The real Jon Rahm: Meet the best player in the world and Europe's ace in their Ryder Cup pack

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Jon Rahm celebrates a putt - GETTY IMAGES
Jon Rahm celebrates a putt - GETTY IMAGES

Only twice in the past 28 years have Europe rolled into a Ryder Cup with the world’s No 1 player in their armoury. On both occasions this distinction belonged to Rory McIlroy, on whose head the crown would lie uneasily. We sometimes forget, in recalling the miracle of Medinah, that a manic Sunday began with the planet’s top-ranked golfer missing his alarm call after mistaking Central Time for Eastern, only making his singles tee-off time thanks to a lift from a state trooper. The frantic pressures of this event can scramble the minds of even the finest talents, as Jon Rahm understands only too well. “It’s a lot to live up to,” said the US Open champion, still adjusting to his status as el hombre principal. “I’m not going to lie.”

Thankfully, Rahm has quite the pedigree for producing wondrous feats under strain. Distraught when a positive test for Covid-19 bundled him out of this year’s Memorial Tournament, where he had held a six-shot lead after 54 holes, he returned a fortnight later to win America’s national championship. His European team-mates will need him to summon that same defiant energy here in Wisconsin. It is not just that he stands atop the global standings, a stocky bruiser who can generate phenomenal power through the ball with barely a flick of his left wrist, but that he is expected, as the charismatic young Spaniard, to channel the spirit of Seve Ballesteros.

“This has been on my radar a long time,” reflected Rahm, who grew up in the Basque countryside around Barrika, just an hour from Ballesteros’ home village of Pedrena. “When you’re born in Spain, the Ryder Cup is something special. There’s the legacy of Seve and Jose Maria Olazabal, plus Sergio Garcia, the player who has brought the most points for Team Europe in history. We are called all these different words for ‘passionate’- there’s a lot of expectation.”

Jose Maria Olazabal (left) and Seve Ballesteros - GETTY IMAGES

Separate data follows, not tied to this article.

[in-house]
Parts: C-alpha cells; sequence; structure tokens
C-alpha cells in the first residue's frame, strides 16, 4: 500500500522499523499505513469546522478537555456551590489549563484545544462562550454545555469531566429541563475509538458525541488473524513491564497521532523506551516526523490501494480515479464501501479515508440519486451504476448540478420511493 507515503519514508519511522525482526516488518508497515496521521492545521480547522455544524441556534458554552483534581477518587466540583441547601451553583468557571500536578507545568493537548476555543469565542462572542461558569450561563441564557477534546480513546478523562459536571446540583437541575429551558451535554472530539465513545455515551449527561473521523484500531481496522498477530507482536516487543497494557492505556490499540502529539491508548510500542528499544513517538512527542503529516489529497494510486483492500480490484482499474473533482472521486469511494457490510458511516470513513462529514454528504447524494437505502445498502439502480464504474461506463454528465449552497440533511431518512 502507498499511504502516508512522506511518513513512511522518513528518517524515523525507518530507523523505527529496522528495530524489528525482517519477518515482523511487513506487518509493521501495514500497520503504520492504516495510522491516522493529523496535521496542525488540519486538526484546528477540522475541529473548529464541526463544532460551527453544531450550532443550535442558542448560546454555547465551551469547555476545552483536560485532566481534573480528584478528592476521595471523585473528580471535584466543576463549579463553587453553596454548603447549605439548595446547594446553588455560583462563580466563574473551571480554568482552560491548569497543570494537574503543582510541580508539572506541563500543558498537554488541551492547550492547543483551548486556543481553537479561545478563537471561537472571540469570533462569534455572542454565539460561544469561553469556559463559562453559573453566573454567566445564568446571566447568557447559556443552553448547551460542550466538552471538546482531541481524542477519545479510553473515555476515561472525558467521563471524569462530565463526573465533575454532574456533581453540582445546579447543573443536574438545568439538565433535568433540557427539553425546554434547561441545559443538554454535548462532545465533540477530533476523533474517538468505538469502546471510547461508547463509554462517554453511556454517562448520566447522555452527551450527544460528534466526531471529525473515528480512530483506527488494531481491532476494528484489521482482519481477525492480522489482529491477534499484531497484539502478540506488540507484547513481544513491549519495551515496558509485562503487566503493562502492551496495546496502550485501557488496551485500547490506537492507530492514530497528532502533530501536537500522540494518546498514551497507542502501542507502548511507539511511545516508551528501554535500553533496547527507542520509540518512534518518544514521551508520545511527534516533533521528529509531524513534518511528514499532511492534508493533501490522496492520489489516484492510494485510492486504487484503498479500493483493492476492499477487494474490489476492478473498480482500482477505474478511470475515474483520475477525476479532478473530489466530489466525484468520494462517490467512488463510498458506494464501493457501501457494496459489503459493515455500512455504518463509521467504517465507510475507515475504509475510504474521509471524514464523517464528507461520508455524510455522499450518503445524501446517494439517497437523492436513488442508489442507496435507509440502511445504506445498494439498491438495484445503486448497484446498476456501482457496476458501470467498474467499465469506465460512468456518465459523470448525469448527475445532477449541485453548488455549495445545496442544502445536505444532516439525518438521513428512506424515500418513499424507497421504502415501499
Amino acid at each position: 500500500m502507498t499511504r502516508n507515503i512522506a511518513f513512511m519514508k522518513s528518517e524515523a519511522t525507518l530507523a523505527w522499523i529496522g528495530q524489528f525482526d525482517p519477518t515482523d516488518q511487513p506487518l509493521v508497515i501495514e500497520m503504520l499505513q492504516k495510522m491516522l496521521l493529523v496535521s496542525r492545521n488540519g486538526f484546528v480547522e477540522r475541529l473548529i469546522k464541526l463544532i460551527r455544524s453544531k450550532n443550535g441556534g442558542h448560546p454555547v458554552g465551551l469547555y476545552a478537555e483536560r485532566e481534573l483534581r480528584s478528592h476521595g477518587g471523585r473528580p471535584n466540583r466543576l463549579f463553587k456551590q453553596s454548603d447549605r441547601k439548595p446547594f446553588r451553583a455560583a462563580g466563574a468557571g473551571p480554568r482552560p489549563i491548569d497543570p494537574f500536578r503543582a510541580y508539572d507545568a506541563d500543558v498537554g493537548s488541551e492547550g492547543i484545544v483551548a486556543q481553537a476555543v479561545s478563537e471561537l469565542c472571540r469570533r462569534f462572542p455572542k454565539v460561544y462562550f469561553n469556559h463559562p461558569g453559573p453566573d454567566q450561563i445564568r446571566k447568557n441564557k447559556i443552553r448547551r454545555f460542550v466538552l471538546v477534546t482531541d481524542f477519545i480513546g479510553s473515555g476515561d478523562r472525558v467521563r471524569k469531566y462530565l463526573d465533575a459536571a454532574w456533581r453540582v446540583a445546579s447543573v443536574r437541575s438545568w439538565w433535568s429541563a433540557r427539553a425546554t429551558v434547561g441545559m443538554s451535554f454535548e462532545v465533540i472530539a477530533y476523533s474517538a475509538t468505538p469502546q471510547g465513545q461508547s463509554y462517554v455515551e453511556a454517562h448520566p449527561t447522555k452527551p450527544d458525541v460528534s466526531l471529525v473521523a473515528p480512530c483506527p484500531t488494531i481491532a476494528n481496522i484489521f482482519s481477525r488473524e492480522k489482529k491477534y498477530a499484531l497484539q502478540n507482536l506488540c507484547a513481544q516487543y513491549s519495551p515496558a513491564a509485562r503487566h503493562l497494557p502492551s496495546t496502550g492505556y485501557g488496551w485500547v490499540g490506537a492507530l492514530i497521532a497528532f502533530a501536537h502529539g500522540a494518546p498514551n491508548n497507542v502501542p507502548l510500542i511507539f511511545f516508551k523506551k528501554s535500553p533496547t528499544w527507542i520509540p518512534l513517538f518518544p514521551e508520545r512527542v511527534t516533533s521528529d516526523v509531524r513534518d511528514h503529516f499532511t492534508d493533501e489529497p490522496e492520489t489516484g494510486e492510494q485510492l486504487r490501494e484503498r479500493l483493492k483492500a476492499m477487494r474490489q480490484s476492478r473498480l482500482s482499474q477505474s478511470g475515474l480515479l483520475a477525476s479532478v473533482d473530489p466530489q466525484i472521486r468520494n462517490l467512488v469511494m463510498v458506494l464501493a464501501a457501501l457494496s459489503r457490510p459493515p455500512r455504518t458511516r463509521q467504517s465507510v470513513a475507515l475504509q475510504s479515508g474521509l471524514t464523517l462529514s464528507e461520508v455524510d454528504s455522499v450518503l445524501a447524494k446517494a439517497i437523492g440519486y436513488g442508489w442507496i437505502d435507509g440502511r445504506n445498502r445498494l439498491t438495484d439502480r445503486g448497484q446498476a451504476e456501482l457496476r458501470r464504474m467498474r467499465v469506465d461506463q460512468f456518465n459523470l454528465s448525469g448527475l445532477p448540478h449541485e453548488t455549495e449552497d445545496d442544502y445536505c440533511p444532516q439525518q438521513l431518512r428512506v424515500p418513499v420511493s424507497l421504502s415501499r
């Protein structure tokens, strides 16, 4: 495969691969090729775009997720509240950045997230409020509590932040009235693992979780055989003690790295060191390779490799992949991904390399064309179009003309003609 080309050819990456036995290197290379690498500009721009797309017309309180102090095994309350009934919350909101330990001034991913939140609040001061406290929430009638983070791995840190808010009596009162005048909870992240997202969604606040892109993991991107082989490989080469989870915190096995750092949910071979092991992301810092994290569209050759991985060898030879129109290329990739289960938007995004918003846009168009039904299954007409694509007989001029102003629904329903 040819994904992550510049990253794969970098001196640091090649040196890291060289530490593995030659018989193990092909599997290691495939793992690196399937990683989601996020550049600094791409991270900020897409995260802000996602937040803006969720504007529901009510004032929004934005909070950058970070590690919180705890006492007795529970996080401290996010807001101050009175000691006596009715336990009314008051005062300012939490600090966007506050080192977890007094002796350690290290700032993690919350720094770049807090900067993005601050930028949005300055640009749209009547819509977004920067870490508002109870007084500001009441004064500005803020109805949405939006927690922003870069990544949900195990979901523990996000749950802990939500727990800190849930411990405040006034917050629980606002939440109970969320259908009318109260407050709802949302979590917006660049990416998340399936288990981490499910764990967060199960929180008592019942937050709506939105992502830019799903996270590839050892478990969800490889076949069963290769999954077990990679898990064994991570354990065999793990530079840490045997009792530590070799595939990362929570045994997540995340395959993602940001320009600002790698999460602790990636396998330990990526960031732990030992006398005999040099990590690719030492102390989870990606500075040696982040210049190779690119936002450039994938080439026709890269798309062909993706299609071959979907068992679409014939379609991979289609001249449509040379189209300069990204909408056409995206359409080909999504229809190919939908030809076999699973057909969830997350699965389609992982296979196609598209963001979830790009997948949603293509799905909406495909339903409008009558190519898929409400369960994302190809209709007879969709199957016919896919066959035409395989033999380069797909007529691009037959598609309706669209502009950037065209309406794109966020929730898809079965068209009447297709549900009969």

Jose Maria Olazabal (left) and Seve Ballesteros - GETTY IMAGES

Intriguingly, Rahm does not overdo the emphasis on his Iberian inheritance. For all that he is respectful of the example set by Ballesteros and Olazabal, he draws equal inspiration from Colin Montgomerie’s remarkable haul of 20 wins and just nine losses across eight Ryder Cups. “Monty is one of those who is often overlooked,” he said. “He had a really good run, especially in singles. He had a great career, and even if he was maybe not the most vocal player like Seve, he was a tough guy to beat.”

Now 26, Rahm first encountered Montgomerie when he was a teenager, following his final round of the 2009 Volvo Masters at Valderrama and asking the Scot to sign his shirt. Twelve years on, he finds himself anointed as Europe’s alpha male, even if he is wary of suggesting that his ranking magnifies his sense of responsibility. At first, he looked amused when asked if he was prepared for the mantle of leadership. “What kind of a player would I be if I say no?” he laughed. “So yes, I’m ready for that. It’s a challenge I look forward to.”

But equally, he was at pains not to be portrayed as a new-model Seve. As a personality, Rahm is less outwardly emotional than Ballesteros, a man so inexhaustibly passionate about the Ryder Cup that he grabbed a 15-year-old Garcia out of the gallery at Oak Hill just to experience the atmosphere. “We have plenty of players in the team who are vocal enough, who have done this enough, so we will naturally gravitate towards them for guidance,” Rahm argued. “I’m not going to shout, ‘Hey, I’m a leader now’, because I don’t have that massive an ego.”

His flourishing as a Ryder Cup force has unfolded with dizzying speed. As a rookie in Paris three years ago, he lost his first two matches and was left out of the Saturday fourballs only to rebound in singles by beating Tiger Woods. “I went to the first tee just picturing that I had a match against myself,” Rahm explained. “It was the first time I was playing Tiger, one of my idols, so it was easy for me to become caught up in everything he was doing. Instead, I just concentrated on my feelings, on what I had to do at each moment.”

Jon Rahm celebrates beating Tiger Woods at the 2018 Ryder Cup in Paris - AP
Jon Rahm celebrates beating Tiger Woods at the 2018 Ryder Cup in Paris - AP

Despite Rahm’s sangfroid, he has endured his share of diabolical misfortune this season. He missed his chance of representing Spain at the Tokyo Olympics after recording a second positive Covid result in two months. He had led the Northern Trust in New Jersey for three rounds, only to be thrown off at the final hurdle by a hurricane. These agonies, he discovered, were assuaged only by the joys of fatherhood. “It just dawned on me that it has been only 5½ months since my son Kepa was born - I feel I have had a couple of years worth of experiences in that time,” he said. “But at least the happiness vastly outweighs the setbacks.”

Rahm has not disguised his chagrin at being pipped to the PGA Tour’s player of the year award by Patrick Cantlay. A Ryder Cup triumph here at Whistling Straits would, one senses, help temper his dismay at this lack of recognition on US soil. This course is his territory, a bombers’ shooting range where his natural power can rival anything that Bryson DeChambeau has to offer. If ever there was a moment for him to lead from the front, it is now.

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